Kazutaka “Kazu” Sumita, MD, PhD, knows how to meet a challenge. He earned his doctoral and medical degrees at Tokyo Medical & Dental University and then trained to become a brain surgeon. To date, he has performed more than 1,300 surgeries, including a particularly terrifying one. When the Higashi nihon daishinsa –the Great East Japan Earthquake — struck off the Pacific coast of Tōhoku in 2011, triggering the deadly tsunami, Dr. Sumita was performing an endovascular treatment. The lights went out and all power was lost for an hour, but he managed to finish the operation safely and save his patient.
Dr. Sumita, a post-doctoral fellow in the Division of Hematology-Oncology and a researcher at the Brain Tumor Center at the UC Neuroscience Institute and UC Cancer Institute, today faces an equally big challenge: He has been awarded a $50,000 grant — the American Association of Neurological Surgeons (AANS) Section on Tumors/Brainlab International Research Fellowship — to pursue a novel laboratory study of malignant brain tumors. The grant allows a foreign neurosurgeon to perform clinical, translational or basic research in the field of neurosurgical oncology in a clinical and/or laboratory setting within the United States.
Details of Dr. Sumita’s work will be published in a scientific report in a couple of years. He is targeting an energy pathway that enables malignant primary and metastatic brain tumors to grow and spread. More specifically, he is studying phosphoinositide signaling. Phosphoinositide is a cellular messenger that plays a role in controlling cellular activities such as growth and proliferation. Once cells have lost control of phosophoinositide signaling, the risk for disease, particularly cancer, increases.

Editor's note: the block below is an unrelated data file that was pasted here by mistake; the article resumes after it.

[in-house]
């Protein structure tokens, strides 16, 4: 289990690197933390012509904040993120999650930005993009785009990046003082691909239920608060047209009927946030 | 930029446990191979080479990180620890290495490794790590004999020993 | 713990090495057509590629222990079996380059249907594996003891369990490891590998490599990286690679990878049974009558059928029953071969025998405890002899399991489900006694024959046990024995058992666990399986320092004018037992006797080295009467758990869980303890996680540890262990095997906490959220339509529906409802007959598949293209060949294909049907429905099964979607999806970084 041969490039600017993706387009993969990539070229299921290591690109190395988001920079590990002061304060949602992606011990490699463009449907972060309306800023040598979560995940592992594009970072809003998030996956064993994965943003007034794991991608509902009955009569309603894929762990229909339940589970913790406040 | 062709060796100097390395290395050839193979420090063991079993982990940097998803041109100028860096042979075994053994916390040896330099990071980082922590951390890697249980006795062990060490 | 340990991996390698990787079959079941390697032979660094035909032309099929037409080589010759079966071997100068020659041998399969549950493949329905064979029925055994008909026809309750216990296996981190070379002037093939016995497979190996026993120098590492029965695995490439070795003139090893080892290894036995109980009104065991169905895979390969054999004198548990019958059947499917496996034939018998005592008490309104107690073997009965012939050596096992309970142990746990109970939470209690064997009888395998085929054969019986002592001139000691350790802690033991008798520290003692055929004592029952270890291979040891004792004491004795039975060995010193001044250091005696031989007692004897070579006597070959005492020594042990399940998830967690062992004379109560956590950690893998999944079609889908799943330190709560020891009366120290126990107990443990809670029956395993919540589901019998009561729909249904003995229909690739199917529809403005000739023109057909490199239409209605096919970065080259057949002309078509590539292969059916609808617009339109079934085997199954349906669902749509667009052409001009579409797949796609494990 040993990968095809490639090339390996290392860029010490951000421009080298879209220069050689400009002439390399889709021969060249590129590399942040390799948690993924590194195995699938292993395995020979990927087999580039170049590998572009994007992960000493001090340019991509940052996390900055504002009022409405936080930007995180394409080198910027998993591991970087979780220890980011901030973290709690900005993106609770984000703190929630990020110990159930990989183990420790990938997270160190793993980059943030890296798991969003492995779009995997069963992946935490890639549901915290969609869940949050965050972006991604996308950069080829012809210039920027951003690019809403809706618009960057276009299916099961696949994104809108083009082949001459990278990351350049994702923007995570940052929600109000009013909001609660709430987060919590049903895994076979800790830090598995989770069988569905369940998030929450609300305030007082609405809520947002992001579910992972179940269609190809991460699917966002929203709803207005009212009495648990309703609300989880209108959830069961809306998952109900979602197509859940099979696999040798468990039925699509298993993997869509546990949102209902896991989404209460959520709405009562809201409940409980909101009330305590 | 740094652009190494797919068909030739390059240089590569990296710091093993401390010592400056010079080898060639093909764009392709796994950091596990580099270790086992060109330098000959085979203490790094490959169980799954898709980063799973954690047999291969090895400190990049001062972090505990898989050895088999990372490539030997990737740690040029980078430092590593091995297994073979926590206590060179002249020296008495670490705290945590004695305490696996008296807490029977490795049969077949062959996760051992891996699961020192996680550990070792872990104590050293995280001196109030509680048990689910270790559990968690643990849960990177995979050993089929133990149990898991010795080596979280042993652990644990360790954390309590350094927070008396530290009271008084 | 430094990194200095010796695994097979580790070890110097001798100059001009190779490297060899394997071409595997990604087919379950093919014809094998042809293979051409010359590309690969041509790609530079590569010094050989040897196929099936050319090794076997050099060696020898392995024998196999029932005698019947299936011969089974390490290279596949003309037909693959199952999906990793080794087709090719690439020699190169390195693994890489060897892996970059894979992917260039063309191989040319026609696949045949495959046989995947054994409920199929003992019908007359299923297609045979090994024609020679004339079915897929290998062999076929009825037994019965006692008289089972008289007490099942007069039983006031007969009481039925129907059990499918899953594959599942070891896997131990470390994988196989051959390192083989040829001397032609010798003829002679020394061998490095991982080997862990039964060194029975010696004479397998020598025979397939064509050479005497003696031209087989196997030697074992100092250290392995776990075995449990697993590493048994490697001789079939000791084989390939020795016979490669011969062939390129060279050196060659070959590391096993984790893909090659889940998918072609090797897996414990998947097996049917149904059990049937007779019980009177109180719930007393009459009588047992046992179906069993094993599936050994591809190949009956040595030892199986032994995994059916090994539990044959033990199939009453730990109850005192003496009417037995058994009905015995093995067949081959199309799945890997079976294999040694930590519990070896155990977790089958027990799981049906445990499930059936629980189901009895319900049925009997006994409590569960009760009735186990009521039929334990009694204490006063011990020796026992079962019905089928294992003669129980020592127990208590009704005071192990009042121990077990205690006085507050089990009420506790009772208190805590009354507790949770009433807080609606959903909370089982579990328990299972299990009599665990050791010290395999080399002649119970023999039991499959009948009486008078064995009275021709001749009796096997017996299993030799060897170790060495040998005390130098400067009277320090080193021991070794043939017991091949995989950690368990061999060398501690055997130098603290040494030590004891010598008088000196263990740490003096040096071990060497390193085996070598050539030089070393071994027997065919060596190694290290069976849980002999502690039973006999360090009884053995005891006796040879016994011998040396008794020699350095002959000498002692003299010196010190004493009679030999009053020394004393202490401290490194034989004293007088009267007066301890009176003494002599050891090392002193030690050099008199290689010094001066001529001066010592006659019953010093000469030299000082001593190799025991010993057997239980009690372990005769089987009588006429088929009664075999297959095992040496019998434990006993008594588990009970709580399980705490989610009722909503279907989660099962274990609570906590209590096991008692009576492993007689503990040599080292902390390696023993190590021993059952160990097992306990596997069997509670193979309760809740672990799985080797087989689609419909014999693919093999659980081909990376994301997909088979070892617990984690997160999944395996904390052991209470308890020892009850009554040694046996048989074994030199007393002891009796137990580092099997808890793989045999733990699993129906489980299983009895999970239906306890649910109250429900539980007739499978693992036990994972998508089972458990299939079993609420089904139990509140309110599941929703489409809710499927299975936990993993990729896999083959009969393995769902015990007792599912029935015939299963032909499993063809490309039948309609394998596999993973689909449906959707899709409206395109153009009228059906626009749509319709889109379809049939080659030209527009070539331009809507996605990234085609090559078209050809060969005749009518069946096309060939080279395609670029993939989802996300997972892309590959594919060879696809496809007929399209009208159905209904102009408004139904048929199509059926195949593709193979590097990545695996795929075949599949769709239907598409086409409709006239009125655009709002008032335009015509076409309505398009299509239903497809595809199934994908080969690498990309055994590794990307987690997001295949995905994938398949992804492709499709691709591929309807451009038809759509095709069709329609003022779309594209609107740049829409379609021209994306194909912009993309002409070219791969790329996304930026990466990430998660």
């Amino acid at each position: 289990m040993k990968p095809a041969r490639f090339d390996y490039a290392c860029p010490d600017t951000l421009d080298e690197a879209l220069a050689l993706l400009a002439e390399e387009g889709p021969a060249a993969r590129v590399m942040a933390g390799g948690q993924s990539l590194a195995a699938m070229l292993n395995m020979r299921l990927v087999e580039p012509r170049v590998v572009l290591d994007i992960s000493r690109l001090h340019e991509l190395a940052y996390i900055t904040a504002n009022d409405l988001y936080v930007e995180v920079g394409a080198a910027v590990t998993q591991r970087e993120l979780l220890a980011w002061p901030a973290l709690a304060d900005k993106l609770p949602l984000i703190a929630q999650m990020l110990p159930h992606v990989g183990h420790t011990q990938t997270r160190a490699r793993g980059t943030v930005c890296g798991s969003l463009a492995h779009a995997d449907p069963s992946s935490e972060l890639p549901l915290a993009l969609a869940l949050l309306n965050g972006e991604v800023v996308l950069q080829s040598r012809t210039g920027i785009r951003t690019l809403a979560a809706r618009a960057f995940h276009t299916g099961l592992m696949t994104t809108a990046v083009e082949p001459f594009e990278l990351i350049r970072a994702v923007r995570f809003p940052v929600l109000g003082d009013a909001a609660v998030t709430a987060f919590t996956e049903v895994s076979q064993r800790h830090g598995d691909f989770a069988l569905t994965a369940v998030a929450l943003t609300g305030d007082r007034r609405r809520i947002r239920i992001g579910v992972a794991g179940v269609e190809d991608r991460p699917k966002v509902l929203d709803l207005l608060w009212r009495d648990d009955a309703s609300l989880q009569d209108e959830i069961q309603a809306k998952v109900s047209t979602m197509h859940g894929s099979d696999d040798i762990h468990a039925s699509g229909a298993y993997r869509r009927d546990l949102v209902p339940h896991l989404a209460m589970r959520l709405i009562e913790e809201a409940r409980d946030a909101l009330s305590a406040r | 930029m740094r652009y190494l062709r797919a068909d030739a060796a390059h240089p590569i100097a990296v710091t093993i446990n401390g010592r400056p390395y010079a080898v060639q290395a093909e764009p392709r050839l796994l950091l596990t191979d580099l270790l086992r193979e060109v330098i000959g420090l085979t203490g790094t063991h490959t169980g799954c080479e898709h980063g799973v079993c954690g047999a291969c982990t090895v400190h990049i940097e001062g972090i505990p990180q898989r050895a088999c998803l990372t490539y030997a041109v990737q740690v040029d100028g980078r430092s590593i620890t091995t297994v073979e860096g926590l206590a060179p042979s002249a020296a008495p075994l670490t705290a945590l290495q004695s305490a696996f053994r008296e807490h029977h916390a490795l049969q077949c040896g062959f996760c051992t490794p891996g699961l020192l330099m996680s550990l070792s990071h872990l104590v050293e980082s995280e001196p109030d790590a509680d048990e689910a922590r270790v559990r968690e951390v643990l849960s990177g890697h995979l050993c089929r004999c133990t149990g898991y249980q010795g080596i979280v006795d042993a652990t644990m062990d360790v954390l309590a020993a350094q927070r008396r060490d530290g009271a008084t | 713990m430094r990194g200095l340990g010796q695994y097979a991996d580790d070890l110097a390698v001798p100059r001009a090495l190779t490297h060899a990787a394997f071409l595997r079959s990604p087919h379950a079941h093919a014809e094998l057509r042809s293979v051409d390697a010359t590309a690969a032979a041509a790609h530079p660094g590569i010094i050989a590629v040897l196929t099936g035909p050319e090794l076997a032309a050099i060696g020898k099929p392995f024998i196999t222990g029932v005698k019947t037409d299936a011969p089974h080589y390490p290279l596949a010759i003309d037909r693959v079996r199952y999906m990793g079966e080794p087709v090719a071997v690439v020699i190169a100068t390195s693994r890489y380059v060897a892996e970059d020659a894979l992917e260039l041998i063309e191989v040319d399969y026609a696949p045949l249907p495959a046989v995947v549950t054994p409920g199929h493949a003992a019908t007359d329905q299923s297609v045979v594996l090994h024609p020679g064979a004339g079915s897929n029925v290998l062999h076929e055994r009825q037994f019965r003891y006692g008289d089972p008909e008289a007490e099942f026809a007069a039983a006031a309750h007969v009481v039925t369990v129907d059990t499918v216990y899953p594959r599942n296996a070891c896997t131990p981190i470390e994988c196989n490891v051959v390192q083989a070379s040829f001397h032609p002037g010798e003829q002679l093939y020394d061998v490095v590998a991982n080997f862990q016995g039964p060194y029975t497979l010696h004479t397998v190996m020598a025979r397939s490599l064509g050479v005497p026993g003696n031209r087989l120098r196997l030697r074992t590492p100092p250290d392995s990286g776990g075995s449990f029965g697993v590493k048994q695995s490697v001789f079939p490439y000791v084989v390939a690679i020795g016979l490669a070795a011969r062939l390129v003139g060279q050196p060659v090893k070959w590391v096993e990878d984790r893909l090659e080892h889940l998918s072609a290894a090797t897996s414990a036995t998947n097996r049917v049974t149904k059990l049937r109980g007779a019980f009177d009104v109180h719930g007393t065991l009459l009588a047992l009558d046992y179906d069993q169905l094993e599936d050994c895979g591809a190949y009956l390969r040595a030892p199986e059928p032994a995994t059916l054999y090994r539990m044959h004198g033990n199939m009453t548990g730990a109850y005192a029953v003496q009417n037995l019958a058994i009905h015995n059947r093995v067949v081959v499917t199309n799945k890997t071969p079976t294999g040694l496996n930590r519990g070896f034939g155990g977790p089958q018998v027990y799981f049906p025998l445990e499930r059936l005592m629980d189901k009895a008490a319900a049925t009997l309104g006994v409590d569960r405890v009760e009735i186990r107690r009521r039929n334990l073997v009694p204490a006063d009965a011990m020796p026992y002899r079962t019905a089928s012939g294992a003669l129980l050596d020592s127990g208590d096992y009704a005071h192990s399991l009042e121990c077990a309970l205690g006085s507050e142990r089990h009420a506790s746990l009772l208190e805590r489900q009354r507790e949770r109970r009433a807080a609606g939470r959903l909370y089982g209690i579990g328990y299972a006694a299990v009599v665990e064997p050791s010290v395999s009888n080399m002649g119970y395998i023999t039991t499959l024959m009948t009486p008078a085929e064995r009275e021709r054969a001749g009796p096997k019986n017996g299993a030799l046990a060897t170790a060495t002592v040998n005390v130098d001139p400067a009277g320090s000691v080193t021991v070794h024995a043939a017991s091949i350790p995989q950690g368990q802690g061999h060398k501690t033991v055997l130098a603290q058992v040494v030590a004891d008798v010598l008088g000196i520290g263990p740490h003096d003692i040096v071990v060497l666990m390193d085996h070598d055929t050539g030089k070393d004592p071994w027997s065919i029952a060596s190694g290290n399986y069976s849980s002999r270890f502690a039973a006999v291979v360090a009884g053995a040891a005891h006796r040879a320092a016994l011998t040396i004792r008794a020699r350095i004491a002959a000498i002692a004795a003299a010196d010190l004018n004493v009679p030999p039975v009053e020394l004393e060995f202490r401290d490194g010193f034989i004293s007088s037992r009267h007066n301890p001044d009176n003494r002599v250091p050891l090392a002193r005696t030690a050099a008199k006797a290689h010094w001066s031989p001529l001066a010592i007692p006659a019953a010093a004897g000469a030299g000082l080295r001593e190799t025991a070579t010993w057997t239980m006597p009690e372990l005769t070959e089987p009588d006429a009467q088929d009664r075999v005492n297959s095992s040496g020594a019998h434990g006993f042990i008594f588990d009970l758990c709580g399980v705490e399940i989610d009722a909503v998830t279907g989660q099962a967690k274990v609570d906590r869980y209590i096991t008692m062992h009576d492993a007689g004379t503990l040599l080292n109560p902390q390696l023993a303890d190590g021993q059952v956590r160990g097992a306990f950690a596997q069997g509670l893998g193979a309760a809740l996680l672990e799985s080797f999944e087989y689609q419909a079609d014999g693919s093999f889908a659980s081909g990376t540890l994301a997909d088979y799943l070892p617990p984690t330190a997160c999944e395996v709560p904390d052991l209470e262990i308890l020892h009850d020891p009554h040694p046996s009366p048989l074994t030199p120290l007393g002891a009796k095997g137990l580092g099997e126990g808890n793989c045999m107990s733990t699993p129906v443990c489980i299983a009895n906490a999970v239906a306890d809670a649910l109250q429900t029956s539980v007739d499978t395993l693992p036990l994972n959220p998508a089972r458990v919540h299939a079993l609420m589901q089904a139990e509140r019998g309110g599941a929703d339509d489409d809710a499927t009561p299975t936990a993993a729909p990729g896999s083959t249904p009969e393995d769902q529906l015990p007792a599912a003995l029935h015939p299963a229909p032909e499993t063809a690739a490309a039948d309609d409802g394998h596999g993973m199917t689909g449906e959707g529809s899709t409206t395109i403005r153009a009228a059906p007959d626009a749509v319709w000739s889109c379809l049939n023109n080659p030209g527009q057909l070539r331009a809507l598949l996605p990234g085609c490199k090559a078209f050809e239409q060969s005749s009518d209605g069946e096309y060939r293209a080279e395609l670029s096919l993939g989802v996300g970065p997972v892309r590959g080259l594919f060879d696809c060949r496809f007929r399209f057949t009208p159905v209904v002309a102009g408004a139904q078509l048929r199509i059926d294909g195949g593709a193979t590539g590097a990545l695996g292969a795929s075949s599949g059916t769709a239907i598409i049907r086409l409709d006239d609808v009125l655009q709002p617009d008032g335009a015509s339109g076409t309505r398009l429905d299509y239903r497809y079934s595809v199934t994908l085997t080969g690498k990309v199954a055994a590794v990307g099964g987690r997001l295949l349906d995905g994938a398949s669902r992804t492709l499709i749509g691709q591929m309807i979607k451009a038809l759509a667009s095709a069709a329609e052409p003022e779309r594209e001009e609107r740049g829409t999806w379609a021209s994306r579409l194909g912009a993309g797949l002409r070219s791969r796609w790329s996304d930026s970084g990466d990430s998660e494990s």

“We are looking for pathways that are important for the survival of brain cancer cells,” Dr. Sumita said. “We want to identify these pathways so that we can stop the growth of primary brain cancers (such as glioblastoma) as well as metastatic brain tumors. The pathway we are now discovering is a new signaling pathway; it will be a sensational finding, and when we interfere with this pathway, we expect to see a decrease in tumor growth.
“Right now we do not understand how it is happening or what molecular mechanism is making it slow down. The fellowship will enable us to decipher the cause.”
Atsuo Sasaki, PhD, Assistant Professor in the Division of Hematology-Oncology at UC and Dr. Sumita’s scientific mentor, said Dr. Sumita “is likely to discover the central energy status” in cancer cells that have changed from normal brain cells.
“This is an important component of tumor therapy,” he said. “Ideally, we do not want to kill normal cells during treatment, yet this is a major problem with chemotherapy. People suffer side-effects because the therapy also acts on normal tissue. What Dr. Sumita has found is the clue for a brain tumor-specific energy pathway, or energy utilization pathway. We think that this pathway is linked to the phosphoinositide signaling pathway.”
If such a pathway could be targeted with medication, the researchers said, it would give doctors a way to combat cancer cells without harming healthy cells.
Physician-scientists like Dr. Sumita bring a valuable perspective to the study of disease. They can seamlessly introduce the important clinical questions into the laboratory and then test the lab findings in Phase 1 clinical trials. If successful, Phase 1 trials can ultimately lead to a clinically relevant therapy.
“Kazu believes that basic science will help him find a way to cure patients suffering from brain tumors, trauma or neurovascular disease,” Dr. Sasaki said. “During his clinical work he had many patients who suffered from malignant brain tumors. Surgery helps, but it is not a complete solution. He is pursuing this training to find a cure for brain tumors.
“His aspirations are high,” Dr. Sasaki continued. “He is a really dedicated researcher and clinician, and you see him at the lab almost 24-7.”
“We have a great clue,” Dr. Sumita said. “We want to understand this pathway in a year or two. No other researchers are looking at this pathway. We want to be the first.”
— Cindy Starr